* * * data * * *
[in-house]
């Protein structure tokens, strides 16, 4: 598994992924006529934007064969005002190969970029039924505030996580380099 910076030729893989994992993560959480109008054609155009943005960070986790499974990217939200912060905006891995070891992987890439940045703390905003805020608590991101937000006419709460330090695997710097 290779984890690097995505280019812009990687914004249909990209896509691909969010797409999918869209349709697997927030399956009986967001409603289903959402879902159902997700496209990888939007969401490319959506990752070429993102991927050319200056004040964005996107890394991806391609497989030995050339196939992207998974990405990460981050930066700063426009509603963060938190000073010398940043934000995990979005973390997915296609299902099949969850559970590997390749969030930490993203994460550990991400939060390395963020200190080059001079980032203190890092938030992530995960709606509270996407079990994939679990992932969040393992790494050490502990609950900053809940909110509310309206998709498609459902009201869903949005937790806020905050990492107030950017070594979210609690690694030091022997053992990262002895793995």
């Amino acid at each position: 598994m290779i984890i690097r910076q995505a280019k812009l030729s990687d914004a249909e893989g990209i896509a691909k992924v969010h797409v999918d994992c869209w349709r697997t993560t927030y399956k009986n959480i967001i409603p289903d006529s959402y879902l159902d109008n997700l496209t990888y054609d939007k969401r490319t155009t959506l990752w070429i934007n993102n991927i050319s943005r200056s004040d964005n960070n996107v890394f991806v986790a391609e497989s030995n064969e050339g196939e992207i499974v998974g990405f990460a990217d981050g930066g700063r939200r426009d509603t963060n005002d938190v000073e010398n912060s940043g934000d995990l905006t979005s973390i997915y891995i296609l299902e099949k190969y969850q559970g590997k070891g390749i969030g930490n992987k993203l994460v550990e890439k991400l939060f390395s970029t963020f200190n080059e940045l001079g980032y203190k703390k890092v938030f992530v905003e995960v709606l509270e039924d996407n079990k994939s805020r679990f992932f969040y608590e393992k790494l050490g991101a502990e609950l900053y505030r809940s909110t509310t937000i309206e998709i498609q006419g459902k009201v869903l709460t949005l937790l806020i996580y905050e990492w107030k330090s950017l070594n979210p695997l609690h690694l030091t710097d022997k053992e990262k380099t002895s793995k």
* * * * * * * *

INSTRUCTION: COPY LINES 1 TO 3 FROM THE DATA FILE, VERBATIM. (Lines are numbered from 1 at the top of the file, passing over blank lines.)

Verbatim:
[in-house]
């Protein structure tokens, strides 16, 4: 598994992924006529934007064969005002190969970029039924505030996580380099 910076030729893989994992993560959480109008054609155009943005960070986790499974990217939200912060905006891995070891992987890439940045703390905003805020608590991101937000006419709460330090695997710097 290779984890690097995505280019812009990687914004249909990209896509691909969010797409999918869209349709697997927030399956009986967001409603289903959402879902159902997700496209990888939007969401490319959506990752070429993102991927050319200056004040964005996107890394991806391609497989030995050339196939992207998974990405990460981050930066700063426009509603963060938190000073010398940043934000995990979005973390997915296609299902099949969850559970590997390749969030930490993203994460550990991400939060390395963020200190080059001079980032203190890092938030992530995960709606509270996407079990994939679990992932969040393992790494050490502990609950900053809940909110509310309206998709498609459902009201869903949005937790806020905050990492107030950017070594979210609690690694030091022997053992990262002895793995």
């Amino acid at each position: 598994m290779i984890i690097r910076q995505a280019k812009l030729s990687d914004a249909e893989g990209i896509a691909k992924v969010h797409v999918d994992c869209w349709r697997t993560t927030y399956k009986n959480i967001i409603p289903d006529s959402y879902l159902d109008n997700l496209t990888y054609d939007k969401r490319t155009t959506l990752w070429i934007n993102n991927i050319s943005r200056s004040d964005n960070n996107v890394f991806v986790a391609e497989s030995n064969e050339g196939e992207i499974v998974g990405f990460a990217d981050g930066g700063r939200r426009d509603t963060n005002d938190v000073e010398n912060s940043g934000d995990l905006t979005s973390i997915y891995i296609l299902e099949k190969y969850q559970g590997k070891g390749i969030g930490n992987k993203l994460v550990e890439k991400l939060f390395s970029t963020f200190n080059e940045l001079g980032y203190k703390k890092v938030f992530v905003e995960v709606l509270e039924d996407n079990k994939s805020r679990f992932f969040y608590e393992k790494l050490g991101a502990e609950l900053y505030r809940s909110t509310t937000i309206e998709i498609q006419g459902k009201v869903l709460t949005l937790l806020i996580y905050e990492w107030k330090s950017l070594n979210p695997l609690h690694l030091t710097d022997k053992e990262k380099t002895s793995k």